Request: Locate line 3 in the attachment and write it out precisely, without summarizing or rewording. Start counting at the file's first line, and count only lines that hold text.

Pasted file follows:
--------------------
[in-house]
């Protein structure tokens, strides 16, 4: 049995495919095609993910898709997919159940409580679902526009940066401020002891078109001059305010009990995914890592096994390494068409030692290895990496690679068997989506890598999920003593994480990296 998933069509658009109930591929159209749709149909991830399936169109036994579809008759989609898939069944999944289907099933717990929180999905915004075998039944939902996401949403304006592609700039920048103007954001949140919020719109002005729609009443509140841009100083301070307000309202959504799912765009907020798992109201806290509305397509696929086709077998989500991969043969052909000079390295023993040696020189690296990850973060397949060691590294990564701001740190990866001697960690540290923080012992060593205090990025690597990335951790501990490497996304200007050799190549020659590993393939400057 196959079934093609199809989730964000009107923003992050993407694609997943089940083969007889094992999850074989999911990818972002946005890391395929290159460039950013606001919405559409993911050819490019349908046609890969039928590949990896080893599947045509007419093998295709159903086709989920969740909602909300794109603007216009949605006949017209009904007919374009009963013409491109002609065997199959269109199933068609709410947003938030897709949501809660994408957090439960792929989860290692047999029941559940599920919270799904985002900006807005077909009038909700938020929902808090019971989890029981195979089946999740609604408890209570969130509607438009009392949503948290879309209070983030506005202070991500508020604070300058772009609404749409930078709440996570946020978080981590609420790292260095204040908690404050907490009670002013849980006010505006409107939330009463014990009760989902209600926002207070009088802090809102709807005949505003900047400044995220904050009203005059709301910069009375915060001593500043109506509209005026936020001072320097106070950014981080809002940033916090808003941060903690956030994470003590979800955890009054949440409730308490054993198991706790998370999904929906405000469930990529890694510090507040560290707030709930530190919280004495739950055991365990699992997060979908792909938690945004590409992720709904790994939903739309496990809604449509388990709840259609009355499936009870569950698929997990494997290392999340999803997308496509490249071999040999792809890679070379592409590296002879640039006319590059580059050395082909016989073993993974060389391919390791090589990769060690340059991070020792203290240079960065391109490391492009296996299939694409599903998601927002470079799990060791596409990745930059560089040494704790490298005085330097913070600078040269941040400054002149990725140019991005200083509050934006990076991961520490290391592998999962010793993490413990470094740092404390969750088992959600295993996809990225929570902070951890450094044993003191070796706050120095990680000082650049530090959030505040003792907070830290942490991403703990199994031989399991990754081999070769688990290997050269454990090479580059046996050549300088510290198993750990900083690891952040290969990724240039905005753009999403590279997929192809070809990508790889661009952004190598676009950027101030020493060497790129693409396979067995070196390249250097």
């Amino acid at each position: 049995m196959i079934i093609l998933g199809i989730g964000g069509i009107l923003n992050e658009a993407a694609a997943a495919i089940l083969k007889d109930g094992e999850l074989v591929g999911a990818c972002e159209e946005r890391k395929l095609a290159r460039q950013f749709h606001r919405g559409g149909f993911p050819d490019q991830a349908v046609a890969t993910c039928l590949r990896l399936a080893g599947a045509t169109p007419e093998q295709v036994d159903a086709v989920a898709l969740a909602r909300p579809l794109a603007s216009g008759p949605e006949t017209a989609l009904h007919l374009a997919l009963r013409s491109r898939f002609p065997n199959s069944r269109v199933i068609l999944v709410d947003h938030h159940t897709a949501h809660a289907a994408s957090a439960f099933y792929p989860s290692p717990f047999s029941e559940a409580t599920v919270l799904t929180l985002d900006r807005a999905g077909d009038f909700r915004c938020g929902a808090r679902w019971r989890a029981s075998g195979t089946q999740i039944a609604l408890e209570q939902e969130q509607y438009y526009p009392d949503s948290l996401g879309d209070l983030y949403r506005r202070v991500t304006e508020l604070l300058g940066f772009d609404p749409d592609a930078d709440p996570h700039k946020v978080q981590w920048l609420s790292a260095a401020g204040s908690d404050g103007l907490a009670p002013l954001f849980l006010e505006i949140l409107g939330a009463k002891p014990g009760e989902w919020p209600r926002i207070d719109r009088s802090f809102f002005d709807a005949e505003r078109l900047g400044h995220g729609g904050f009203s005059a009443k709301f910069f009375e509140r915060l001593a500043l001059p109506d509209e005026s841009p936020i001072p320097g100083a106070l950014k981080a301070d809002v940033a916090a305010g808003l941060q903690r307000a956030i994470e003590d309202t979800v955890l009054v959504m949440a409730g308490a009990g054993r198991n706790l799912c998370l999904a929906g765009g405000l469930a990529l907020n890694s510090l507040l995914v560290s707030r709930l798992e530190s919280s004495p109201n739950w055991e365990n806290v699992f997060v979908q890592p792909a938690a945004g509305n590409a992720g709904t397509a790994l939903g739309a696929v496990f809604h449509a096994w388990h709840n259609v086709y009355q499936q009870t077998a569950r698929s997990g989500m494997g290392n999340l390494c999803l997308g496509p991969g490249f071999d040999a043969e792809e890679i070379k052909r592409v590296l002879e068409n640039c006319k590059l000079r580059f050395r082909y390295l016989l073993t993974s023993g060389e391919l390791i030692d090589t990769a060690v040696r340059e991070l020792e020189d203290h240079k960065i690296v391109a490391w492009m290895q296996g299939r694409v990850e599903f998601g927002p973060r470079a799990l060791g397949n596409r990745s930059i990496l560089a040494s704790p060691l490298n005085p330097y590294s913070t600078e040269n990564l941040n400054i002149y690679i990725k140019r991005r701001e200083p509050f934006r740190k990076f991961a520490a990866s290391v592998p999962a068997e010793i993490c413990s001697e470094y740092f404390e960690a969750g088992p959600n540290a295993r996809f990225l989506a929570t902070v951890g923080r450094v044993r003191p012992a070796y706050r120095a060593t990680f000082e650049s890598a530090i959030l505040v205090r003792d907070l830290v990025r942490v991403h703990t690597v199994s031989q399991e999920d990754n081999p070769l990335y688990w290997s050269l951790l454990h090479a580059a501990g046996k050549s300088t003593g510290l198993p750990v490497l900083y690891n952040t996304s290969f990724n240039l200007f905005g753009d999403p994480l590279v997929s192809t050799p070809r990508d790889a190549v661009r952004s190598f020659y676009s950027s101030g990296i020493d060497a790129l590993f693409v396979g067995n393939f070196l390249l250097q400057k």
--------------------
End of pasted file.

């Amino acid at each position: 049995m196959i079934i093609l998933g199809i989730g964000g069509i009107l923003n992050e658009a993407a694609a997943a495919i089940l083969k007889d109930g094992e999850l074989v591929g999911a990818c972002e159209e946005r890391k395929l095609a290159r460039q950013f749709h606001r919405g559409g149909f993911p050819d490019q991830a349908v046609a890969t993910c039928l590949r990896l399936a080893g599947a045509t169109p007419e093998q295709v036994d159903a086709v989920a898709l969740a909602r909300p579809l794109a603007s216009g008759p949605e006949t017209a989609l009904h007919l374009a997919l009963r013409s491109r898939f002609p065997n199959s069944r269109v199933i068609l999944v709410d947003h938030h159940t897709a949501h809660a289907a994408s957090a439960f099933y792929p989860s290692p717990f047999s029941e559940a409580t599920v919270l799904t929180l985002d900006r807005a999905g077909d009038f909700r915004c938020g929902a808090r679902w019971r989890a029981s075998g195979t089946q999740i039944a609604l408890e209570q939902e969130q509607y438009y526009p009392d949503s948290l996401g879309d209070l983030y949403r506005r202070v991500t304006e508020l604070l300058g940066f772009d609404p749409d592609a930078d709440p996570h700039k946020v978080q981590w920048l609420s790292a260095a401020g204040s908690d404050g103007l907490a009670p002013l954001f849980l006010e505006i949140l409107g939330a009463k002891p014990g009760e989902w919020p209600r926002i207070d719109r009088s802090f809102f002005d709807a005949e505003r078109l900047g400044h995220g729609g904050f009203s005059a009443k709301f910069f009375e509140r915060l001593a500043l001059p109506d509209e005026s841009p936020i001072p320097g100083a106070l950014k981080a301070d809002v940033a916090a305010g808003l941060q903690r307000a956030i994470e003590d309202t979800v955890l009054v959504m949440a409730g308490a009990g054993r198991n706790l799912c998370l999904a929906g765009g405000l469930a990529l907020n890694s510090l507040l995914v560290s707030r709930l798992e530190s919280s004495p109201n739950w055991e365990n806290v699992f997060v979908q890592p792909a938690a945004g509305n590409a992720g709904t397509a790994l939903g739309a696929v496990f809604h449509a096994w388990h709840n259609v086709y009355q499936q009870t077998a569950r698929s997990g989500m494997g290392n999340l390494c999803l997308g496509p991969g490249f071999d040999a043969e792809e890679i070379k052909r592409v590296l002879e068409n640039c006319k590059l000079r580059f050395r082909y390295l016989l073993t993974s023993g060389e391919l390791i030692d090589t990769a060690v040696r340059e991070l020792e020189d203290h240079k960065i690296v391109a490391w492009m290895q296996g299939r694409v990850e599903f998601g927002p973060r470079a799990l060791g397949n596409r990745s930059i990496l560089a040494s704790p060691l490298n005085p330097y590294s913070t600078e040269n990564l941040n400054i002149y690679i990725k140019r991005r701001e200083p509050f934006r740190k990076f991961a520490a990866s290391v592998p999962a068997e010793i993490c413990s001697e470094y740092f404390e960690a969750g088992p959600n540290a295993r996809f990225l989506a929570t902070v951890g923080r450094v044993r003191p012992a070796y706050r120095a060593t990680f000082e650049s890598a530090i959030l505040v205090r003792d907070l830290v990025r942490v991403h703990t690597v199994s031989q399991e999920d990754n081999p070769l990335y688990w290997s050269l951790l454990h090479a580059a501990g046996k050549s300088t003593g510290l198993p750990v490497l900083y690891n952040t996304s290969f990724n240039l200007f905005g753009d999403p994480l590279v997929s192809t050799p070809r990508d790889a190549v661009r952004s190598f020659y676009s950027s101030g990296i020493d060497a790129l590993f693409v396979g067995n393939f070196l390249l250097q400057k």